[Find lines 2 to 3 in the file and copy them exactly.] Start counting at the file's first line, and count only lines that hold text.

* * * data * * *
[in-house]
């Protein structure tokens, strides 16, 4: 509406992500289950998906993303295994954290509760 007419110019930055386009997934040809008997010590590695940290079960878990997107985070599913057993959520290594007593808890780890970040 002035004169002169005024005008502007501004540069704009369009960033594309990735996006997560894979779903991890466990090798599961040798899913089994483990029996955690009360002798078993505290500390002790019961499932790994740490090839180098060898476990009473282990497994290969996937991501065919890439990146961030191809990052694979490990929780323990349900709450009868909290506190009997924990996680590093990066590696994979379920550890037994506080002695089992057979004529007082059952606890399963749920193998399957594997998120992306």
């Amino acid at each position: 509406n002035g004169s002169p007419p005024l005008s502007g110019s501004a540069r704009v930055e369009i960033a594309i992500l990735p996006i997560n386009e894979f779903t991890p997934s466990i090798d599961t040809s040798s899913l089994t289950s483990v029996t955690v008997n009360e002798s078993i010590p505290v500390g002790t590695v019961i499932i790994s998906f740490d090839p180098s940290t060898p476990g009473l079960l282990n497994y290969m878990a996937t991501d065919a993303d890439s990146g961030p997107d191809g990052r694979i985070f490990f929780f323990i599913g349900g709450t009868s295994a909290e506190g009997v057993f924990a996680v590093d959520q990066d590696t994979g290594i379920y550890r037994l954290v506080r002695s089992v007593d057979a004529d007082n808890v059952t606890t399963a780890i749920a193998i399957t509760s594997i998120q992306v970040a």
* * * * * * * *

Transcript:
């Protein structure tokens, strides 16, 4: 509406992500289950998906993303295994954290509760 007419110019930055386009997934040809008997010590590695940290079960878990997107985070599913057993959520290594007593808890780890970040 002035004169002169005024005008502007501004540069704009369009960033594309990735996006997560894979779903991890466990090798599961040798899913089994483990029996955690009360002798078993505290500390002790019961499932790994740490090839180098060898476990009473282990497994290969996937991501065919890439990146961030191809990052694979490990929780323990349900709450009868909290506190009997924990996680590093990066590696994979379920550890037994506080002695089992057979004529007082059952606890399963749920193998399957594997998120992306």
């Amino acid at each position: 509406n002035g004169s002169p007419p005024l005008s502007g110019s501004a540069r704009v930055e369009i960033a594309i992500l990735p996006i997560n386009e894979f779903t991890p997934s466990i090798d599961t040809s040798s899913l089994t289950s483990v029996t955690v008997n009360e002798s078993i010590p505290v500390g002790t590695v019961i499932i790994s998906f740490d090839p180098s940290t060898p476990g009473l079960l282990n497994y290969m878990a996937t991501d065919a993303d890439s990146g961030p997107d191809g990052r694979i985070f490990f929780f323990i599913g349900g709450t009868s295994a909290e506190g009997v057993f924990a996680v590093d959520q990066d590696t994979g290594i379920y550890r037994l954290v506080r002695s089992v007593d057979a004529d007082n808890v059952t606890t399963a780890i749920a193998i399957t509760s594997i998120q992306v970040a």